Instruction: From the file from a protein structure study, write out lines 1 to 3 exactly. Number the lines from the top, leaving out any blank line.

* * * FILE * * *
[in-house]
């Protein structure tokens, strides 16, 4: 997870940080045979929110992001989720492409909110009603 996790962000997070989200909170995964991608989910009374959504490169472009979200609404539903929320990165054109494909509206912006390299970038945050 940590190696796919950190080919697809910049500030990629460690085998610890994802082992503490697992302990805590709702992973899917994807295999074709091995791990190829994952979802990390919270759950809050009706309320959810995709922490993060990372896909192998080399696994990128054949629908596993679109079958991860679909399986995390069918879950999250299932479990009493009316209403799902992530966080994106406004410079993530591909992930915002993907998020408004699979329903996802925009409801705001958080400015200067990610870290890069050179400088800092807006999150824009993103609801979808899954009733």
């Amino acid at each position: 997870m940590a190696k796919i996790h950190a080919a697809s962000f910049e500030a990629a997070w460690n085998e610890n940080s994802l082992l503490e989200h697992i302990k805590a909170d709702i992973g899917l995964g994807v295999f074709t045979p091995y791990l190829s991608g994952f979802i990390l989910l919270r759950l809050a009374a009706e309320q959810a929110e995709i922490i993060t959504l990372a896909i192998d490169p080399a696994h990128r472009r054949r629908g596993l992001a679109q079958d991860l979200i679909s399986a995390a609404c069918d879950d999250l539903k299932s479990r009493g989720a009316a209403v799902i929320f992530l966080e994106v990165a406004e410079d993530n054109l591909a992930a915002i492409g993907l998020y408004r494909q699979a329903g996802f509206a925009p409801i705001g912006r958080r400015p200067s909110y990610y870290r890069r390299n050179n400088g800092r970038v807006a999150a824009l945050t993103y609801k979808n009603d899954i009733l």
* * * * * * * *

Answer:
[in-house]
């Protein structure tokens, strides 16, 4: 997870940080045979929110992001989720492409909110009603 996790962000997070989200909170995964991608989910009374959504490169472009979200609404539903929320990165054109494909509206912006390299970038945050 940590190696796919950190080919697809910049500030990629460690085998610890994802082992503490697992302990805590709702992973899917994807295999074709091995791990190829994952979802990390919270759950809050009706309320959810995709922490993060990372896909192998080399696994990128054949629908596993679109079958991860679909399986995390069918879950999250299932479990009493009316209403799902992530966080994106406004410079993530591909992930915002993907998020408004699979329903996802925009409801705001958080400015200067990610870290890069050179400088800092807006999150824009993103609801979808899954009733």
């Amino acid at each position: 997870m940590a190696k796919i996790h950190a080919a697809s962000f910049e500030a990629a997070w460690n085998e610890n940080s994802l082992l503490e989200h697992i302990k805590a909170d709702i992973g899917l995964g994807v295999f074709t045979p091995y791990l190829s991608g994952f979802i990390l989910l919270r759950l809050a009374a009706e309320q959810a929110e995709i922490i993060t959504l990372a896909i192998d490169p080399a696994h990128r472009r054949r629908g596993l992001a679109q079958d991860l979200i679909s399986a995390a609404c069918d879950d999250l539903k299932s479990r009493g989720a009316a209403v799902i929320f992530l966080e994106v990165a406004e410079d993530n054109l591909a992930a915002i492409g993907l998020y408004r494909q699979a329903g996802f509206a925009p409801i705001g912006r958080r400015p200067s909110y990610y870290r890069r390299n050179n400088g800092r970038v807006a999150a824009l945050t993103y609801k979808n009603d899954i009733l």